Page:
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March 7, 2007
Fish Nor Fowl?
The grad-school advice topic from the other day got me to thinking about another issue in that line. Everyone knows about how hot all the mixed chemistry-biology stuff is (and has been). Chemical biology, biological chemistry - call it what you like, a lot of people are doing it (and a lot of people are getting funded for it).
That's fine with me. I find a lot of the work very interesting (though not invariably), and some of it looks like it could lead to useful and important things. My worry, though, is: what happens to the grad students who do this stuff? They run the risk of spending too much time on biology to be completely competent chemists, and vice versa. Instead of being seen as well-rounded modern scientists, ready to take on the blurred boundaries of the new research, they might end up unacceptable to their potential colleagues in any given discipline.
I'm sure these fears have come up every time a new field of research opens up. ("Organometallics, you say? So, are you an organic chemist or an inorganic one, hey?") They've taken care of themselves in the past, and they probably will this time, too - eventually. But I'd have to think that there's going to be a lag time, which we're surely still in, during which the people who've done hybrid projects are going to have a hard time proving themselves in the traditional categories.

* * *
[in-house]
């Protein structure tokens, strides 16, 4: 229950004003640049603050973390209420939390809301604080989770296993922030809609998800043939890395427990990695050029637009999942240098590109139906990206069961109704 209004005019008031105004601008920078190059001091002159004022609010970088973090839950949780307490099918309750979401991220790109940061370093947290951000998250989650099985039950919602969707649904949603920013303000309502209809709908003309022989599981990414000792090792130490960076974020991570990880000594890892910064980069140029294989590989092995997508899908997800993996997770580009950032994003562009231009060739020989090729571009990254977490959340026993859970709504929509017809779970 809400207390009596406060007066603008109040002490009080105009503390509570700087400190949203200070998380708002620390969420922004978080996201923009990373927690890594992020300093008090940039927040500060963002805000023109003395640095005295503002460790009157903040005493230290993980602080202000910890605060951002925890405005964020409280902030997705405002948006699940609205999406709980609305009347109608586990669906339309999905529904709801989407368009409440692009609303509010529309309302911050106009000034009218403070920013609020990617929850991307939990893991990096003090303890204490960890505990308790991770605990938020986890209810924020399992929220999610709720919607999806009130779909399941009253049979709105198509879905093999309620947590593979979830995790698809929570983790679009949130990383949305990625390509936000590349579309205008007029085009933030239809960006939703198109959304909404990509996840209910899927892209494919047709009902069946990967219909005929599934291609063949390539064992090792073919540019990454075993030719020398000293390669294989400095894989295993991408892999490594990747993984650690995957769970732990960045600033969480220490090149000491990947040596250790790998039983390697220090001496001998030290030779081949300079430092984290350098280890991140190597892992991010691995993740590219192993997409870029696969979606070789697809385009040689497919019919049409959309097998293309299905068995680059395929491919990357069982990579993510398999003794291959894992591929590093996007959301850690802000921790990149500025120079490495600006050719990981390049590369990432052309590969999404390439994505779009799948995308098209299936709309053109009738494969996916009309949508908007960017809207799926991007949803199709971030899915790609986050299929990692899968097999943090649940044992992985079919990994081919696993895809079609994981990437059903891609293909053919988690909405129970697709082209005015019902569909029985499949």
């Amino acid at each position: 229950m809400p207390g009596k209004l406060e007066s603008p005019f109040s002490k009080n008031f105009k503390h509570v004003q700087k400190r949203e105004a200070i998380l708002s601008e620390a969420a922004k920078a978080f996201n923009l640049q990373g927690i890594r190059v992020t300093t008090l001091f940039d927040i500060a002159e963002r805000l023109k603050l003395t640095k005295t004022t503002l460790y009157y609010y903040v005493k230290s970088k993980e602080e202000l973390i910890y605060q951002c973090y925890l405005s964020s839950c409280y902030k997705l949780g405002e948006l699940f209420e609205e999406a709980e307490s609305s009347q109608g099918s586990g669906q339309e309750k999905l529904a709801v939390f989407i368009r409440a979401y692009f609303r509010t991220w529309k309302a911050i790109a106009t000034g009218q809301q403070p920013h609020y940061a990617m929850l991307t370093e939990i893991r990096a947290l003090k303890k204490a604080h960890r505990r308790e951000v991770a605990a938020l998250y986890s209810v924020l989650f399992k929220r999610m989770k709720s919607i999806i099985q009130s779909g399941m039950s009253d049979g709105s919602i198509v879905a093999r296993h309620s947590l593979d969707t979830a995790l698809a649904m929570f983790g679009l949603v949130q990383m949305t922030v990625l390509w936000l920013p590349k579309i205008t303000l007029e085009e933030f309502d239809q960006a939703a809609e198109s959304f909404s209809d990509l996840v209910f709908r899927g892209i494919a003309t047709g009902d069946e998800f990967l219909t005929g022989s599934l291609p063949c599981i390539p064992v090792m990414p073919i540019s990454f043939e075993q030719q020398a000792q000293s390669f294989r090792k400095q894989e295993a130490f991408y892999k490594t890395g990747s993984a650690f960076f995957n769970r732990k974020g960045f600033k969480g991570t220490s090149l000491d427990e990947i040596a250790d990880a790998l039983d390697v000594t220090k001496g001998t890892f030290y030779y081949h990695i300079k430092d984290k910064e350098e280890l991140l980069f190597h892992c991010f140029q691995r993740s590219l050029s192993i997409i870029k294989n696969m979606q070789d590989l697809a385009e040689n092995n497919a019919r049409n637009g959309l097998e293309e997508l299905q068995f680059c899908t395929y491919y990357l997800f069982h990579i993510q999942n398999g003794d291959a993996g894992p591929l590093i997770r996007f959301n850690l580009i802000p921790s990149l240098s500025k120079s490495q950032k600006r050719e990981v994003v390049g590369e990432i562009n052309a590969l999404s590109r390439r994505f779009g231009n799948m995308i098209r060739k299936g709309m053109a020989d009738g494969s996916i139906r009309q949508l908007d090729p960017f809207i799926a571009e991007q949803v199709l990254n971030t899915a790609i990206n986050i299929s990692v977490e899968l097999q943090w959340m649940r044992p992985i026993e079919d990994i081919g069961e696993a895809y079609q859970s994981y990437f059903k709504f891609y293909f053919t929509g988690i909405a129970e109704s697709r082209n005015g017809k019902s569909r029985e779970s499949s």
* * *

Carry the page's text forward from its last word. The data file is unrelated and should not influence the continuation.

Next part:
I should qualify that to the traditional industrial categories. Academia, following the hot topics and following the grant money, is surely more more hospitable to the new breed. But many of the tools of chemical biology are still a bit blue-sky for use in the drug industry (or are seen to be), and even the ones that are already in use tend to be used by people who are more easily classified. Probably the smaller companies are out in front on this, having less invested in the standard organizational charts and often being closer to the academic worldview anyway. Thoughts?
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